Why Discourse uses Ember.js


My guess is – that if done right – both implementations (Client-JS-MVC / Server generated HTML) will be somewhat equally fast. See Basecamp Next, for example.

If that would be true, I am not sure what speaks for JS-MVC aside from personal preference.

For me, the whole JS-MVC approach never felt right as it is just the wrong place to have your application code.


"What do you think is faster? a) Send HTML b) Use client-side MVC."

"This is mostly FUD!"

"He’s not wrong, it is slower than just getting the HTML from the server."

So what is it then? And what does an image on my website have to do with this all? Why do feel the need to ridicule me? You'd have to serve the image regardless if you use server-side or client-side HTML generation, and, more importantly, it's not needed in order to be able to view and use my blog.


Not to mention how easy is to get your site indexed by search engines. For certain web apps client-side MVC might work better (for example gmail is all a JS app), but for general web pages...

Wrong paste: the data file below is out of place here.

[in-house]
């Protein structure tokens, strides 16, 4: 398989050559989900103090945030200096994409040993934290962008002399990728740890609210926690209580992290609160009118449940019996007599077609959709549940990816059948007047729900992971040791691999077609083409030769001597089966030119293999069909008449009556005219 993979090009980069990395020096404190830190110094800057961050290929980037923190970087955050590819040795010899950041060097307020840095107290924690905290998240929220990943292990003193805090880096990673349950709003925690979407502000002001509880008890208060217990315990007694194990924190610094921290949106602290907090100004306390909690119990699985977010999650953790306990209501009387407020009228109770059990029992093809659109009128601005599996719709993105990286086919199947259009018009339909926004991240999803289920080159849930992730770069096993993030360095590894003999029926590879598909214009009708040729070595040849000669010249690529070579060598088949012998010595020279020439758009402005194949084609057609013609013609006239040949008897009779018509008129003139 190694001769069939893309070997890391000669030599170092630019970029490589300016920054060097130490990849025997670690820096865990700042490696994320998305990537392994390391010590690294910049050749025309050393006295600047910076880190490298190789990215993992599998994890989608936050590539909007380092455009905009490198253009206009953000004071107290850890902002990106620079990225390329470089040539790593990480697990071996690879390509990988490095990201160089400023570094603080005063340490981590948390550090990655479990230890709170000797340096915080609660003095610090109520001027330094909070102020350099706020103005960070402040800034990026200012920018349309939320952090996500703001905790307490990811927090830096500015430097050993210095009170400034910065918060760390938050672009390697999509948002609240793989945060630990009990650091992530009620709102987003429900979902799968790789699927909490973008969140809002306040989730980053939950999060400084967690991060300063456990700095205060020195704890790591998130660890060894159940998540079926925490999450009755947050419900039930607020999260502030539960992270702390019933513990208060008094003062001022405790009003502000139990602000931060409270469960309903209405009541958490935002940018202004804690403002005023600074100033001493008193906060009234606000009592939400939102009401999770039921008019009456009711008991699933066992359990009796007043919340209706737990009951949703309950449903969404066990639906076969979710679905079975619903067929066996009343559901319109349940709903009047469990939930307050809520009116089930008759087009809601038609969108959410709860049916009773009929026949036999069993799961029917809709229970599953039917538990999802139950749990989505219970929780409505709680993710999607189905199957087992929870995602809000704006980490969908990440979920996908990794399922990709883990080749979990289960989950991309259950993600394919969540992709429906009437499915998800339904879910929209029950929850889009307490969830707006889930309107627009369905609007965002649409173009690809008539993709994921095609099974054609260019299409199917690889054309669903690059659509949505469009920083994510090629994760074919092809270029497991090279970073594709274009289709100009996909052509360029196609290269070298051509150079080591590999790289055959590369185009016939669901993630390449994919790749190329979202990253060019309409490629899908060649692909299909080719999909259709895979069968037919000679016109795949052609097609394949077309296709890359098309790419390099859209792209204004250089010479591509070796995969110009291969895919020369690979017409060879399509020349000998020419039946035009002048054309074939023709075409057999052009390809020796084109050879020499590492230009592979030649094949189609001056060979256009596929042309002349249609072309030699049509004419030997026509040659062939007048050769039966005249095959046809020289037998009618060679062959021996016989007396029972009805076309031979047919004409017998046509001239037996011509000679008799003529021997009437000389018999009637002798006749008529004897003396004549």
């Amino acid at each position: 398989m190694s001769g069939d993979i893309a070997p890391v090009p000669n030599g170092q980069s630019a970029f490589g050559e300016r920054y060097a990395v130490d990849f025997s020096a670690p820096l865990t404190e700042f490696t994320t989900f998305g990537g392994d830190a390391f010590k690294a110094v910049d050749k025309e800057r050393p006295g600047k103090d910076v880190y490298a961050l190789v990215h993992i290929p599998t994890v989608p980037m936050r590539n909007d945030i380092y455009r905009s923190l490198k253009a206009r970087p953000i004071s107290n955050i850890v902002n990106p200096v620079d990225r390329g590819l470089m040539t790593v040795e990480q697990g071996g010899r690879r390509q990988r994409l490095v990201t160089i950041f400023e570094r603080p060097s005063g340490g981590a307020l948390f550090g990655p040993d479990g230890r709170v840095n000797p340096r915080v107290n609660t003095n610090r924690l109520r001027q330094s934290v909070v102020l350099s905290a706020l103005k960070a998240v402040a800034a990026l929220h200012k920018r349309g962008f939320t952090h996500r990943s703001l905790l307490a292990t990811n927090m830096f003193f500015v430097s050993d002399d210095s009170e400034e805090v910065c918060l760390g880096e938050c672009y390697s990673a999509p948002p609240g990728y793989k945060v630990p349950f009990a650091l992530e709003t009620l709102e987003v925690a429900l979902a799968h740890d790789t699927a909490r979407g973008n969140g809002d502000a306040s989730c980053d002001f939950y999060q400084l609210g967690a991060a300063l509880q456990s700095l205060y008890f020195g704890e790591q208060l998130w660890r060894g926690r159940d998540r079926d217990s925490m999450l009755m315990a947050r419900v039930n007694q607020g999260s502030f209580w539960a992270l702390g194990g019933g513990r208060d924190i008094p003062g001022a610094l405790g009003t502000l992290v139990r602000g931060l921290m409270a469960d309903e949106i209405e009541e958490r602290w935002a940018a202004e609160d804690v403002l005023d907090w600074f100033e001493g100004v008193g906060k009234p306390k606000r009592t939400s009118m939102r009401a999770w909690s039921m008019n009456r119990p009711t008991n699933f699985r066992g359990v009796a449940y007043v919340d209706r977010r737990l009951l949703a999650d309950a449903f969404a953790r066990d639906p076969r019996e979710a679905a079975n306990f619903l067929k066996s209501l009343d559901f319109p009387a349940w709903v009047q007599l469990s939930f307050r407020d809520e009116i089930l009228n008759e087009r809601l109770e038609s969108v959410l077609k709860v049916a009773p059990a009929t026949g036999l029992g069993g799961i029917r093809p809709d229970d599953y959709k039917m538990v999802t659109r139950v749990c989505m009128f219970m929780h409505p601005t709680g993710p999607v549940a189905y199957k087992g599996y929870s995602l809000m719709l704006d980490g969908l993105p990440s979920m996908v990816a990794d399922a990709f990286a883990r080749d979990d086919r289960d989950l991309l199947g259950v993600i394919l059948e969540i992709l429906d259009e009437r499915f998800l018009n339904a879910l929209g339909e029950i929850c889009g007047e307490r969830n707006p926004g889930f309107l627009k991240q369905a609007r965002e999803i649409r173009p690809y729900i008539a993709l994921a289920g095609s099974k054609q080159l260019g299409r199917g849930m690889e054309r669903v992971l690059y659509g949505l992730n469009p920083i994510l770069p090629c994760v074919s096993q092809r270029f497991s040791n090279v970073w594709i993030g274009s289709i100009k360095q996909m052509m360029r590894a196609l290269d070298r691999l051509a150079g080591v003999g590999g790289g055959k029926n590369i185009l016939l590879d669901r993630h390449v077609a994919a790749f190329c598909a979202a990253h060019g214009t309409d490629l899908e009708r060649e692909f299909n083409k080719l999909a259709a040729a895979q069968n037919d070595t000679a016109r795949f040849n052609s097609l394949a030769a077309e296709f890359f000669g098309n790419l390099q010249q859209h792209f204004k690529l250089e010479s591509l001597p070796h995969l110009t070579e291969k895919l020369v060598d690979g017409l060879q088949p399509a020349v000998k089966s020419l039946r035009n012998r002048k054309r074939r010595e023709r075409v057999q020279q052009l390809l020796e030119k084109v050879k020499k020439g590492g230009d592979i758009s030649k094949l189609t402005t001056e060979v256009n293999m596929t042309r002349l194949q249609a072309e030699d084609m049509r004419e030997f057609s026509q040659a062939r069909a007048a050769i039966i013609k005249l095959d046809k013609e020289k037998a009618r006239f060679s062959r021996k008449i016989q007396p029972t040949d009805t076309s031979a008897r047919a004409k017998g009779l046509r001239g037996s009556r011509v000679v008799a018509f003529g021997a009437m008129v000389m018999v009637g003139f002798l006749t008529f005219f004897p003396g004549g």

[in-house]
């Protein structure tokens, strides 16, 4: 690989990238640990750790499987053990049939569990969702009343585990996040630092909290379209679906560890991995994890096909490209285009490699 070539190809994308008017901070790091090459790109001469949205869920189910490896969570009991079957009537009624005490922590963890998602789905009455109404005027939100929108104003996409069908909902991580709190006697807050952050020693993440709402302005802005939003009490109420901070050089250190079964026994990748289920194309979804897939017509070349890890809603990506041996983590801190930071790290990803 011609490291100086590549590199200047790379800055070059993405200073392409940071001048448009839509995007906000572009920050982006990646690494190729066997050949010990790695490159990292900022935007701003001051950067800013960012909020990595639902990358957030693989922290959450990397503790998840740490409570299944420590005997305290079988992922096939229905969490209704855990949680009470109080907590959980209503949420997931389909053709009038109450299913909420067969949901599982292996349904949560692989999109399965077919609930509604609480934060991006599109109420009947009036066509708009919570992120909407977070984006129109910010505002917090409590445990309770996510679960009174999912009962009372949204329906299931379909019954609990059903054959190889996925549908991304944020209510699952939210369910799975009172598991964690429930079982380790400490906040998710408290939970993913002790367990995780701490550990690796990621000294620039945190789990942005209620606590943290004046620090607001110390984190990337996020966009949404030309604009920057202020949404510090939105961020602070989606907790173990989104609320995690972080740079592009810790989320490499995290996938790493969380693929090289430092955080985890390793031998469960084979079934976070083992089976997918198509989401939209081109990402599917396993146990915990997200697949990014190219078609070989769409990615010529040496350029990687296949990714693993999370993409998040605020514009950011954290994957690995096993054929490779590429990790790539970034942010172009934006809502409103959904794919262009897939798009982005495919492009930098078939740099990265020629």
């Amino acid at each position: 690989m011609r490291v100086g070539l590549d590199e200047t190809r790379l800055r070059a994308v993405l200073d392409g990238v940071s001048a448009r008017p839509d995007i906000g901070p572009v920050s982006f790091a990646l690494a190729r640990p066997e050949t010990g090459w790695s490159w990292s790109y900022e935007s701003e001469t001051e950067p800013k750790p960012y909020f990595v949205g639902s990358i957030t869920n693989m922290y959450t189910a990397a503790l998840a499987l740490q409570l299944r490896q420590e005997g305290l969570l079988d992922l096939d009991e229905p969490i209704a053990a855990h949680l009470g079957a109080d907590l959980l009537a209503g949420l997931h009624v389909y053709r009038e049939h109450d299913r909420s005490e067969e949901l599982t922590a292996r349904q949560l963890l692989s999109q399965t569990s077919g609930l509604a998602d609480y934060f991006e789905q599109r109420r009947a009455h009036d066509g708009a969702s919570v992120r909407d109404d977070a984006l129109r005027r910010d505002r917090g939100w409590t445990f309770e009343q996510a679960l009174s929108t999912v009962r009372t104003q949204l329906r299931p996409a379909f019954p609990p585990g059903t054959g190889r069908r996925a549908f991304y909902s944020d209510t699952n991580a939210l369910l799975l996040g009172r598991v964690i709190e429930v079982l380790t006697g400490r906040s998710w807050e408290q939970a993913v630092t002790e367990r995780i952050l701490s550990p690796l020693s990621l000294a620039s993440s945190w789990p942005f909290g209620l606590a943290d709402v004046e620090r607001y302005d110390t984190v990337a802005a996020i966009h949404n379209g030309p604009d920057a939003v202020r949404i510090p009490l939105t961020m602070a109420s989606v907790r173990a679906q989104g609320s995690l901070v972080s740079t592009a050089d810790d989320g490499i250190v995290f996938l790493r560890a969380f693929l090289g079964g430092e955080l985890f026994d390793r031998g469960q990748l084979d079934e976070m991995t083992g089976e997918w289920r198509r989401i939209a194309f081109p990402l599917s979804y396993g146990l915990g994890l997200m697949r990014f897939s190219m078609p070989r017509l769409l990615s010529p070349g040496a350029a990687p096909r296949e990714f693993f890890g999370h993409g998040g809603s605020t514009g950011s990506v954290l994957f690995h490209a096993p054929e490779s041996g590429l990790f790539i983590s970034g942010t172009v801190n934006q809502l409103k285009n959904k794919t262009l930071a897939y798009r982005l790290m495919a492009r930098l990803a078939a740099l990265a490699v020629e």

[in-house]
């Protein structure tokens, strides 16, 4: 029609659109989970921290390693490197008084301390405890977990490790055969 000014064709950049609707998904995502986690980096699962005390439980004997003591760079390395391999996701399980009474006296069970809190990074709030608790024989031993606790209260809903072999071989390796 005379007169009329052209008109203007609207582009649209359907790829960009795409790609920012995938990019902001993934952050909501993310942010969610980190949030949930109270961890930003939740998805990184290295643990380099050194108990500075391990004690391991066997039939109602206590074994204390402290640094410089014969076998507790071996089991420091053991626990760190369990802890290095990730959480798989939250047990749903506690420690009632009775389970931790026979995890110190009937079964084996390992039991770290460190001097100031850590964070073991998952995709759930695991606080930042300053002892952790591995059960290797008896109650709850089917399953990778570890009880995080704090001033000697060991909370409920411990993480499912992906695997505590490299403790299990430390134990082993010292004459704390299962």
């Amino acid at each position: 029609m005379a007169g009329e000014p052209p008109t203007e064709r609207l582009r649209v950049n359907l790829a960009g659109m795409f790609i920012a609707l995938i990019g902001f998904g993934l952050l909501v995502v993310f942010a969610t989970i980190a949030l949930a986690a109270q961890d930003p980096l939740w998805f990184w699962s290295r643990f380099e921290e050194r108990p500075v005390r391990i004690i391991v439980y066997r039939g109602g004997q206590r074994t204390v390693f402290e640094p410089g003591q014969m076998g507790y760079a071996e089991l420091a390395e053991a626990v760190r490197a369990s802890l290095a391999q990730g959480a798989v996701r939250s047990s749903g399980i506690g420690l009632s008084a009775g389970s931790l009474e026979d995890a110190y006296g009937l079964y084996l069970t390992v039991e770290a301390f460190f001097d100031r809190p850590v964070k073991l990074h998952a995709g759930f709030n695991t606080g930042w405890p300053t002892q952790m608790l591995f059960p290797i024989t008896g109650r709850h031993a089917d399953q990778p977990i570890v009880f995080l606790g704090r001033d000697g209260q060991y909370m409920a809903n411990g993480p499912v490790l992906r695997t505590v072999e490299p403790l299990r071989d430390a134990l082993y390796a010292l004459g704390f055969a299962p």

I think it would be fairer if the Ember link led not to "Getting started" but to something comparable to AngularJS directives and especially transclude feature.


Let's pick this apart, shall we?

- Rebuttal #1: "Your avatar is the same size that ember.js is". This is a non-argument, because my avatar is not required to view my blog. In fact, it's loaded asynchronously, after the HTML is rendered. And if I'd run ember.js to render my blog, I'd still have to load it. BUSTED.

- Rebuttal #2: "Discourse only requests JSON when you change views". Sure, but lots of sites don't. I also wasn't writing about Discourse in particular. PLAUSIBLE.

- Rebuttal #3: "Nobody compiles templates in production." First off, some people do. But by "compiling" I also mean parsing the JavaScript that will generate the HTML. That was slightly unclear. PLAUSIBLE (tho you still need to load & parse the JavaScript).

- Rebuttal #4: "I suppose some times you might download a list of objects and then only show ones that are active or something." Actually, that happens all the time in non-trivial applications, except if your application does nothing useful. It's a very common use case. BUSTED.